Author Tags: Biography
Family Ties celebrity Michael J. Fox was diagnosed with Parkinson's disease in 1990, eight years before the public knew about his condition. That year he began writing a memoir to be called Lucky Man (Hyperion, 2002) coached by his brother-in-law Michael Pollan, author of the non-fiction title The Botany of Desire. All royalties from his book have gone towards supporting research into the disease.
Michael J. Fox was born in Edmonton, Alberta on June 9, 1961, the third of four children. The family moved to various Canadian military stations until they settled in Burnaby when he was eleven. Fox played hockey and formed a rock band with his friends when he was 14. His high school drama teacher suggested he audition for a local TV show called Leo and Me. Fox, at age 16, played a ten-year-old. He went to Hollywood at age 18 and eventually auditioned for a new sitcom called Family Ties. "I think I won," he said, "by being more obnoxious than the other kids who auditioned." For seven seasons he played Alex P. Keaton, an unusually conservative teen. He also appeared in films that included Back to the Future in 1985. He reunited with actress Tracy Pollan, who he had met on the set of Family Ties, and they married in 1988. In 1997 he began producing a new TV sitcom called Spin City. Prior to undergoing a brain operation in 1998, he disclosed his illness to the public. He retired from television in 2000 and founded the Michael J. Fox Foundation for Parkinson's Research. In 2002 he was honoured with a star on the Hollywood Walk of Fame.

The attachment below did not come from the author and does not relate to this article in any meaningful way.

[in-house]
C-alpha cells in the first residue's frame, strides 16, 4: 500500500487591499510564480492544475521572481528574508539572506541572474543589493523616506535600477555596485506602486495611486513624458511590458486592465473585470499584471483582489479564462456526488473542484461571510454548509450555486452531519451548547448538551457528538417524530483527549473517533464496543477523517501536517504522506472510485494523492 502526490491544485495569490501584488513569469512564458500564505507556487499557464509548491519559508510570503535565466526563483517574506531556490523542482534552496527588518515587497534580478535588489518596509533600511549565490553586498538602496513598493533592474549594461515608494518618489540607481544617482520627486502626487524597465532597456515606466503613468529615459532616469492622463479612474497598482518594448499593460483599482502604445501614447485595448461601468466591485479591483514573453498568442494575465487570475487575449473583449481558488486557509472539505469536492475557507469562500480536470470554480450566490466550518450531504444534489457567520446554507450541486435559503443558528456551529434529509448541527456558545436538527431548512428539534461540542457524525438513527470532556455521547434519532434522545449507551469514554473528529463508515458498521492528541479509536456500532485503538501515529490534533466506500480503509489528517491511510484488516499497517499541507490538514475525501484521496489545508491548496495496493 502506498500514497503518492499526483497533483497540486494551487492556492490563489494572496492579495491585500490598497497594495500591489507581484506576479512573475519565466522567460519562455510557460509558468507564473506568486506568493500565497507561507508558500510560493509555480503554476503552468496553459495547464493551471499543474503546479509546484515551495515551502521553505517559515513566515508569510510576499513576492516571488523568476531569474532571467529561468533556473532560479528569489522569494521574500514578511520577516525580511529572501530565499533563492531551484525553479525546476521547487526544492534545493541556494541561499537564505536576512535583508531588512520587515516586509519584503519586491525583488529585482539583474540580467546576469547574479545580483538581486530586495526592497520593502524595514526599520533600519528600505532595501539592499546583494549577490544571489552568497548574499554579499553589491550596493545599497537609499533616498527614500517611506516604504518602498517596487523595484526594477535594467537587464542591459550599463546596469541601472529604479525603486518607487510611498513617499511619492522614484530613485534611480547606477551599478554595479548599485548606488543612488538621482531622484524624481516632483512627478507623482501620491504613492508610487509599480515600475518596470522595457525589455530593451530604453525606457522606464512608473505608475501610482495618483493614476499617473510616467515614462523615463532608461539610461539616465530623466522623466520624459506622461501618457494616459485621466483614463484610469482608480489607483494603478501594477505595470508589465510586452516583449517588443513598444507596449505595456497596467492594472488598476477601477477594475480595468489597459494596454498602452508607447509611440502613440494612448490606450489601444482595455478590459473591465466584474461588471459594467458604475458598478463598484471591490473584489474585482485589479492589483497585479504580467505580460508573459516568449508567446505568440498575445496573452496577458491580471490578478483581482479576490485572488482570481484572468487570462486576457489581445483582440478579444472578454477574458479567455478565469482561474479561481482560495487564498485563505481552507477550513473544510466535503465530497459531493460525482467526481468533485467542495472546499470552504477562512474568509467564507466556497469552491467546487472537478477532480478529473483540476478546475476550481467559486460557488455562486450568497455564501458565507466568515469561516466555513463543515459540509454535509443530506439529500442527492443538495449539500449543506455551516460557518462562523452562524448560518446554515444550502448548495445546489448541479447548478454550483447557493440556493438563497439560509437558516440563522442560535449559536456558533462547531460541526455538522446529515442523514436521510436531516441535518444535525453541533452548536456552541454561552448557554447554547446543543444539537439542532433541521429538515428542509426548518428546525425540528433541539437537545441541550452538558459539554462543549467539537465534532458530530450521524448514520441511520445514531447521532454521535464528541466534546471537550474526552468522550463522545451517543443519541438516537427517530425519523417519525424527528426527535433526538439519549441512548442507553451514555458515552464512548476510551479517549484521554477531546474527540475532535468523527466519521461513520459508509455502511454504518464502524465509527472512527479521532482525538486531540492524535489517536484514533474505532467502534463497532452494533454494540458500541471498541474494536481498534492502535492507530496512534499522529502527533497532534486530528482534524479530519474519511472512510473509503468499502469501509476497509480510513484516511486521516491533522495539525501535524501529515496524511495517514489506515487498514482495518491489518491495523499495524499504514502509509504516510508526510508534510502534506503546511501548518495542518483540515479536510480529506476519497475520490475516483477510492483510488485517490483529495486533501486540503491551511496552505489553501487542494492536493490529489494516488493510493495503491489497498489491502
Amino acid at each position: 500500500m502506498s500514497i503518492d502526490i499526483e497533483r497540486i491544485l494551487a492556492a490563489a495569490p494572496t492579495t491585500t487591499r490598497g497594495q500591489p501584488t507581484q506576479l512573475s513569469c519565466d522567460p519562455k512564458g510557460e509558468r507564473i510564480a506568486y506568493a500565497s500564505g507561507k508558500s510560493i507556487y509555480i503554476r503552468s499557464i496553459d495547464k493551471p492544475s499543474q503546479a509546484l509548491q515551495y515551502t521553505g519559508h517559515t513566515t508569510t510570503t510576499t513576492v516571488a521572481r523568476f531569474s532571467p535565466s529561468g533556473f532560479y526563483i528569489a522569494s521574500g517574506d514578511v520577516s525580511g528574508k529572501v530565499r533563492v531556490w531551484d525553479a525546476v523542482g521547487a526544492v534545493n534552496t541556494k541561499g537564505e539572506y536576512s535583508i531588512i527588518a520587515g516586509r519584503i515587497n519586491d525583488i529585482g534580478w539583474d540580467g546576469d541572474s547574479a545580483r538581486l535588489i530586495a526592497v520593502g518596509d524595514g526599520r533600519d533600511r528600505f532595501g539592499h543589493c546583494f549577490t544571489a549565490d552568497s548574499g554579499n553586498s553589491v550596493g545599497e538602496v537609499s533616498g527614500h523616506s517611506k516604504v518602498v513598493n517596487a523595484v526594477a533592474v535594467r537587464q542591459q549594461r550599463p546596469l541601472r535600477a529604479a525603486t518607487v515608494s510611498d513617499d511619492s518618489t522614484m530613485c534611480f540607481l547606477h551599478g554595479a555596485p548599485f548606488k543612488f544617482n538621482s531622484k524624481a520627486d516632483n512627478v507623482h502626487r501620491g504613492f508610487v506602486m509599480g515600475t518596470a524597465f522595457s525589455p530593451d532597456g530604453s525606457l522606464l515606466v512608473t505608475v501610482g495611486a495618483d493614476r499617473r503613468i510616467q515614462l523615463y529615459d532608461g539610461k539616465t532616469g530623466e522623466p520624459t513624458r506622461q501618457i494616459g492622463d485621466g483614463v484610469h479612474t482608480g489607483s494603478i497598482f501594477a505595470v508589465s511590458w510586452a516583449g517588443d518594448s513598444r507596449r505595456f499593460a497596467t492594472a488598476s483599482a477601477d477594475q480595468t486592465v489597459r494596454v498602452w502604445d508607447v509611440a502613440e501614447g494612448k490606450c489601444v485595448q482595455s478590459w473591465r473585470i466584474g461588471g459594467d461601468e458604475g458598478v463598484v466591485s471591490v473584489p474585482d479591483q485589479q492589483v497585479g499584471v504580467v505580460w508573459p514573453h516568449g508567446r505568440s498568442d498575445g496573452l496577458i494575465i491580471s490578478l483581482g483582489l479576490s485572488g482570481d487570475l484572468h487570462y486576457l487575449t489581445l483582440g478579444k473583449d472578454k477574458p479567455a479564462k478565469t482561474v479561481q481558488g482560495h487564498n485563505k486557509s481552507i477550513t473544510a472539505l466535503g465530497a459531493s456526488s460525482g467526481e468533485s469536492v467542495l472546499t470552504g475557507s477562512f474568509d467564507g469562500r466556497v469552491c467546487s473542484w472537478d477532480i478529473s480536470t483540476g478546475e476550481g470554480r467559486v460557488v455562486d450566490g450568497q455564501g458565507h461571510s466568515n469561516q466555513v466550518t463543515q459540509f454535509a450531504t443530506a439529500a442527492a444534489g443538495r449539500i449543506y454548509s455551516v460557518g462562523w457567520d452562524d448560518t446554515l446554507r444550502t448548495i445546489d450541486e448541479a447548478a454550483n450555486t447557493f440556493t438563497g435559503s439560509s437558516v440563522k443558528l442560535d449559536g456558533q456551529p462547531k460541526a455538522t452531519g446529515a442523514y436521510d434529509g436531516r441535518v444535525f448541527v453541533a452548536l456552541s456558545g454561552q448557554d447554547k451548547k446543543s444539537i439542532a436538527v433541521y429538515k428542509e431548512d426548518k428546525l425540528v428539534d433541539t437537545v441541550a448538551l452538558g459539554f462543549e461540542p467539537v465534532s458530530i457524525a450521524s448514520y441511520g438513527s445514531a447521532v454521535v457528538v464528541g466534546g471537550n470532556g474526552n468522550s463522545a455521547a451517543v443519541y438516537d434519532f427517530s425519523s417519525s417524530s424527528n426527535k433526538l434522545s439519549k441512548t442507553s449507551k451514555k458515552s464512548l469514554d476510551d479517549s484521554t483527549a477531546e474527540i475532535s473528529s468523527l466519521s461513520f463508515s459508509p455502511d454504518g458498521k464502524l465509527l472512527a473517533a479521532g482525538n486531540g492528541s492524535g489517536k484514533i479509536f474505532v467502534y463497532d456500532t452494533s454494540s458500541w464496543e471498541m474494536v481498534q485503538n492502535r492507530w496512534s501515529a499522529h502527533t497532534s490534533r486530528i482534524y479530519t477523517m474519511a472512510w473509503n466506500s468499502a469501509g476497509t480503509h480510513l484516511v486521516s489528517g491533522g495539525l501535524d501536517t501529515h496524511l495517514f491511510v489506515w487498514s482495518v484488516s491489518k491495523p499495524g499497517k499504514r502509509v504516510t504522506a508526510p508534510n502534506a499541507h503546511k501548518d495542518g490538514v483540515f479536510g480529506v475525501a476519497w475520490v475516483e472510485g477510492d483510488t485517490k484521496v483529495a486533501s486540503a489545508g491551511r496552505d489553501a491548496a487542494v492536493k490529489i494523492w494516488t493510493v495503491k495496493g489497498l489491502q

[Photo: Michael J. Fox appeared before a commission in Washington, D.C. in 1999 to advocate for more research regarding Parkinson's disease.]
[Alan Twigg / BCBW 2003] "Biography" "Television"